An article just published online in the prestigious journal JAMA Psychiatry makes us drawn case that our fascination with trying to come up with clear answers to questions that may ultimately be impossible to answer (what a person’s intent was when they injured themselves) is obscuring the fact that self-injury is now the eighth leading cause of death in this country.
Take a look at the slide to the left and you’ll see how the fact that we divide drug intoxications into intentional and accidental has tended to obscure and nearly 80% increase in deaths from self-injury during the last 14 years.
The fact of the matter is, even in cases where drug intoxication does not lead to death and, therefore, it is possible to collect detailed information from the person as well as family members, it is frequently impossible to figure out whether the person had in mind, in the last few minutes before the intoxication, committing suicide.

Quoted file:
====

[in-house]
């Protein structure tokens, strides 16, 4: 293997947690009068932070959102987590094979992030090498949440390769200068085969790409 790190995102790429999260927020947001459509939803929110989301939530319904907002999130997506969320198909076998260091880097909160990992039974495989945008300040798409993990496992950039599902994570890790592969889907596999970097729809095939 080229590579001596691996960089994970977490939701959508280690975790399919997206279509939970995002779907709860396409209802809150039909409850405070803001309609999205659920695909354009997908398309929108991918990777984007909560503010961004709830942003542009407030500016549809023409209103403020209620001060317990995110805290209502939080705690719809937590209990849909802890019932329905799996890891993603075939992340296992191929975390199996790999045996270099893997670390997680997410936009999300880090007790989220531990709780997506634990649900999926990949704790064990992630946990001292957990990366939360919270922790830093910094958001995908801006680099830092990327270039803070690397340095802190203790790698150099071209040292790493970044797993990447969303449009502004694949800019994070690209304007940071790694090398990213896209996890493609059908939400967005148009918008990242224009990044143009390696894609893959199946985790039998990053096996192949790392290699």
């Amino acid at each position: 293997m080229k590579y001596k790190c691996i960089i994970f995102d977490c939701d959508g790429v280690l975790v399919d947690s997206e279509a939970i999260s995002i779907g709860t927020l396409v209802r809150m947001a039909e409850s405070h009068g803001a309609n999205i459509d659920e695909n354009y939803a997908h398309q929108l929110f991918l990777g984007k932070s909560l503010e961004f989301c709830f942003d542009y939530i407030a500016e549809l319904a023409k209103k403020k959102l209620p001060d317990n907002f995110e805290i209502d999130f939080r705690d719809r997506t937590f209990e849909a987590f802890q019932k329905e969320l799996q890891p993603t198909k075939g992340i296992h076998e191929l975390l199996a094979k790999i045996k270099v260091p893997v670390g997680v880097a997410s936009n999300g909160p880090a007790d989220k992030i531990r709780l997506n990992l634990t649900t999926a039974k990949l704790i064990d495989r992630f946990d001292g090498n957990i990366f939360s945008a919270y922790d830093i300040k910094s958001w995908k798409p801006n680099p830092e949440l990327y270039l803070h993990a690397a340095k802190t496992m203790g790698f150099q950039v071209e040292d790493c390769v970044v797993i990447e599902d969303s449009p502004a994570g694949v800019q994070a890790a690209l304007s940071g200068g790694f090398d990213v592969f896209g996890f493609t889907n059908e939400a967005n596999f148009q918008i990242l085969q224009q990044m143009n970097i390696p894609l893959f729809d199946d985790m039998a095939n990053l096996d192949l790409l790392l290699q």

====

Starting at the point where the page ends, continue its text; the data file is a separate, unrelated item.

The authors refer to a recent in-depth evaluation of all suicide deaths that took place in England which suggests strongly that coroners are increasingly likely to contribute drug intoxication deaths to “accidental” ingestion rather than suicide. They also note that it is nearly impossible to distinguish the risks of future suicide in those who survive accidental versus intentional drug intoxications, in other words the two groups appear identical in risk factors.
Rockett IH, Caine ED. Self-injury Is the Eighth Leading Cause of Death in the United States: It Is Time to Pay Attention. JAMA Psychiatry. Published online September 16, 2015. doi:10.1001/jamapsychiatry.2015.1418.
Gunnell D, Bennewith O, Simkin S, et al. Time trends in coroners’ use of different verdicts for possible suicides and their impact on officially reported incidence of suicide in England: 1990-2005. Psychol Med. 2013;43(7):1415-1422.